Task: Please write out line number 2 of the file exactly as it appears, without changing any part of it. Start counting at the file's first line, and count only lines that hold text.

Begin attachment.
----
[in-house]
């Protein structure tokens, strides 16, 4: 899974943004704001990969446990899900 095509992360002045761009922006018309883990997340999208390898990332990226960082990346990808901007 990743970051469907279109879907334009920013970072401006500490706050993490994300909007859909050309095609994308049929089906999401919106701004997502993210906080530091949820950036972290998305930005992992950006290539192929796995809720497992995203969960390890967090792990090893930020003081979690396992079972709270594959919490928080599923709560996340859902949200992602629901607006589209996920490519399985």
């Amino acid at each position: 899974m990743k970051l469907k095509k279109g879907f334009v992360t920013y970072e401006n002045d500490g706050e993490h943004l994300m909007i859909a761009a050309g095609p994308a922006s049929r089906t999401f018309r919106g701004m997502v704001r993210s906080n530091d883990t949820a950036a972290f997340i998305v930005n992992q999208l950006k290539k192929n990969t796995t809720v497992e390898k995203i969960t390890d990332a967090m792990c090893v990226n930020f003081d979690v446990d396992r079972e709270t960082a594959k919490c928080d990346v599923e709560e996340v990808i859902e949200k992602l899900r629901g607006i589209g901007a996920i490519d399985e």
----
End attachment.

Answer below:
């Protein structure tokens, strides 16, 4: 899974943004704001990969446990899900 095509992360002045761009922006018309883990997340999208390898990332990226960082990346990808901007 990743970051469907279109879907334009920013970072401006500490706050993490994300909007859909050309095609994308049929089906999401919106701004997502993210906080530091949820950036972290998305930005992992950006290539192929796995809720497992995203969960390890967090792990090893930020003081979690396992079972709270594959919490928080599923709560996340859902949200992602629901607006589209996920490519399985």